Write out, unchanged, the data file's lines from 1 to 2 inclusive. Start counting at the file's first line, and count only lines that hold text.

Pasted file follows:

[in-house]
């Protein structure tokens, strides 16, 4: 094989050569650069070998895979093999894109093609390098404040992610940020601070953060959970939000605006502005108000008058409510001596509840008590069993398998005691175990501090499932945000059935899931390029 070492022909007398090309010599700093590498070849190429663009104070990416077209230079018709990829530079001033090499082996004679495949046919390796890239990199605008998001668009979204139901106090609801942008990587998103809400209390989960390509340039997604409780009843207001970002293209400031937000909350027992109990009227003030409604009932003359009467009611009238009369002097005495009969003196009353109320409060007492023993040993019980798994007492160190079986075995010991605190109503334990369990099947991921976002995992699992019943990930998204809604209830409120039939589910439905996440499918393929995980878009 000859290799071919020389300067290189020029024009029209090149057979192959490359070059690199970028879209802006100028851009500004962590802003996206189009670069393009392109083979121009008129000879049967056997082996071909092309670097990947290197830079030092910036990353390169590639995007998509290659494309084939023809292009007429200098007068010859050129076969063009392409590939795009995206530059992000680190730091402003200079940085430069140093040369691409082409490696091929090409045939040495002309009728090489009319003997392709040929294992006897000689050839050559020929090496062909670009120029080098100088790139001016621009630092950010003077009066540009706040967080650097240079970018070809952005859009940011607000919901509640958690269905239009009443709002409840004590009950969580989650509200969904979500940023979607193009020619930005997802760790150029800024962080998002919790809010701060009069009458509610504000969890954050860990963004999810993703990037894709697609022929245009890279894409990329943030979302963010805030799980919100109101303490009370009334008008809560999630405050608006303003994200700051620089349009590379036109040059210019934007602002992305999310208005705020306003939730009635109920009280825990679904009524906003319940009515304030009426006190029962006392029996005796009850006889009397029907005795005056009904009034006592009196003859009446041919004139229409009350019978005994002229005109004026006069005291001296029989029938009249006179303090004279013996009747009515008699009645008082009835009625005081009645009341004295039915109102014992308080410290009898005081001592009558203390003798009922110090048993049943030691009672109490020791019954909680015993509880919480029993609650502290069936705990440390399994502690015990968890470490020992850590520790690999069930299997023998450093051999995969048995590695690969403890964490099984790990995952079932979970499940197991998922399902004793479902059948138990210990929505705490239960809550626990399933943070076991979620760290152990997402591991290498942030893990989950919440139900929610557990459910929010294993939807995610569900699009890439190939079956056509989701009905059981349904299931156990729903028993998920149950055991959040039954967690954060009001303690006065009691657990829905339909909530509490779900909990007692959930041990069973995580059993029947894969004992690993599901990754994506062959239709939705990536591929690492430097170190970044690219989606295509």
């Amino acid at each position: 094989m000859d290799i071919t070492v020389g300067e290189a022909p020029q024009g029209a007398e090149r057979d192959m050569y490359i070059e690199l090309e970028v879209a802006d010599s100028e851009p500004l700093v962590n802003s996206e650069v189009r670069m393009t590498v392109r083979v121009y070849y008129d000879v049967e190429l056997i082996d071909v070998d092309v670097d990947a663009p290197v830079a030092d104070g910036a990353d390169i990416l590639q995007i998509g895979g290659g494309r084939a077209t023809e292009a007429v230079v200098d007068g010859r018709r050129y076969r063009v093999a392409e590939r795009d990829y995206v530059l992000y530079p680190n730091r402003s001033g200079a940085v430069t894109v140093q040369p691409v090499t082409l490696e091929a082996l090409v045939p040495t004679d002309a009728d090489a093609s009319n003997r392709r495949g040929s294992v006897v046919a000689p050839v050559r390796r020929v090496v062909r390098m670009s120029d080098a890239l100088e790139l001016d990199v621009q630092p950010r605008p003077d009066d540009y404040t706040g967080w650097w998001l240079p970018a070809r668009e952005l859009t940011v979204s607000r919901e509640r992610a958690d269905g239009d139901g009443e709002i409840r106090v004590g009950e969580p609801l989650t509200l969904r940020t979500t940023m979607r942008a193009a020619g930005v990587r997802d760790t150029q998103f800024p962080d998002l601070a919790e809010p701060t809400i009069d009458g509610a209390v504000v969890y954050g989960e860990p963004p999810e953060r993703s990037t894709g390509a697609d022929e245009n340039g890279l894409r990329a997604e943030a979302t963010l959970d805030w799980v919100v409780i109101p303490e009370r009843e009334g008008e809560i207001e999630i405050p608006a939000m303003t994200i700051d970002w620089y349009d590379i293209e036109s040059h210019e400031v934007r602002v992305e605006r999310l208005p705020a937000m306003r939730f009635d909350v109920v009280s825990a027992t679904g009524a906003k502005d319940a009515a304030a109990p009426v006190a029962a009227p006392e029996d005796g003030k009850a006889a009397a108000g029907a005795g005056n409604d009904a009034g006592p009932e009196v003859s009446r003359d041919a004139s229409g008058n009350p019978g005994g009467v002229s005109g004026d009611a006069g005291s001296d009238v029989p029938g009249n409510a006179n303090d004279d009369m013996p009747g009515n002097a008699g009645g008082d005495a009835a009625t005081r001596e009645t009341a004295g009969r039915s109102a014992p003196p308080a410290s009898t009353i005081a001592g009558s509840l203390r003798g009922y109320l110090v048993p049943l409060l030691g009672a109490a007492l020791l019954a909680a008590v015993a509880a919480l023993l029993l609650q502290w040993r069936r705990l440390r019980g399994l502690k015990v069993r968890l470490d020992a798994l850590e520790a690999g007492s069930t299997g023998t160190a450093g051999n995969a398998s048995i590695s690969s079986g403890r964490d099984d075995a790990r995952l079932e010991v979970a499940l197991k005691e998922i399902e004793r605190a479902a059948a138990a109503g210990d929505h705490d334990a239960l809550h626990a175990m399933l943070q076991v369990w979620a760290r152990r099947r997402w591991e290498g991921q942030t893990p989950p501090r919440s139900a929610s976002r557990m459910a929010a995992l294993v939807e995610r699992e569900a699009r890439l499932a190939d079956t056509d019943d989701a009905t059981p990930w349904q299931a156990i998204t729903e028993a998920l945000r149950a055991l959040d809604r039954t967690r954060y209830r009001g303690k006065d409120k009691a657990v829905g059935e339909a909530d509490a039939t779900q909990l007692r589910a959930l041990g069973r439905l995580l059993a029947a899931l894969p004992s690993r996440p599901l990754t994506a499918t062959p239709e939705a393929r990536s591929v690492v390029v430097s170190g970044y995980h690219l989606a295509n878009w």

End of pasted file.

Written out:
[in-house]
């Protein structure tokens, strides 16, 4: 094989050569650069070998895979093999894109093609390098404040992610940020601070953060959970939000605006502005108000008058409510001596509840008590069993398998005691175990501090499932945000059935899931390029 070492022909007398090309010599700093590498070849190429663009104070990416077209230079018709990829530079001033090499082996004679495949046919390796890239990199605008998001668009979204139901106090609801942008990587998103809400209390989960390509340039997604409780009843207001970002293209400031937000909350027992109990009227003030409604009932003359009467009611009238009369002097005495009969003196009353109320409060007492023993040993019980798994007492160190079986075995010991605190109503334990369990099947991921976002995992699992019943990930998204809604209830409120039939589910439905996440499918393929995980878009 000859290799071919020389300067290189020029024009029209090149057979192959490359070059690199970028879209802006100028851009500004962590802003996206189009670069393009392109083979121009008129000879049967056997082996071909092309670097990947290197830079030092910036990353390169590639995007998509290659494309084939023809292009007429200098007068010859050129076969063009392409590939795009995206530059992000680190730091402003200079940085430069140093040369691409082409490696091929090409045939040495002309009728090489009319003997392709040929294992006897000689050839050559020929090496062909670009120029080098100088790139001016621009630092950010003077009066540009706040967080650097240079970018070809952005859009940011607000919901509640958690269905239009009443709002409840004590009950969580989650509200969904979500940023979607193009020619930005997802760790150029800024962080998002919790809010701060009069009458509610504000969890954050860990963004999810993703990037894709697609022929245009890279894409990329943030979302963010805030799980919100109101303490009370009334008008809560999630405050608006303003994200700051620089349009590379036109040059210019934007602002992305999310208005705020306003939730009635109920009280825990679904009524906003319940009515304030009426006190029962006392029996005796009850006889009397029907005795005056009904009034006592009196003859009446041919004139229409009350019978005994002229005109004026006069005291001296029989029938009249006179303090004279013996009747009515008699009645008082009835009625005081009645009341004295039915109102014992308080410290009898005081001592009558203390003798009922110090048993049943030691009672109490020791019954909680015993509880919480029993609650502290069936705990440390399994502690015990968890470490020992850590520790690999069930299997023998450093051999995969048995590695690969403890964490099984790990995952079932979970499940197991998922399902004793479902059948138990210990929505705490239960809550626990399933943070076991979620760290152990997402591991290498942030893990989950919440139900929610557990459910929010294993939807995610569900699009890439190939079956056509989701009905059981349904299931156990729903028993998920149950055991959040039954967690954060009001303690006065009691657990829905339909909530509490779900909990007692959930041990069973995580059993029947894969004992690993599901990754994506062959239709939705990536591929690492430097170190970044690219989606295509």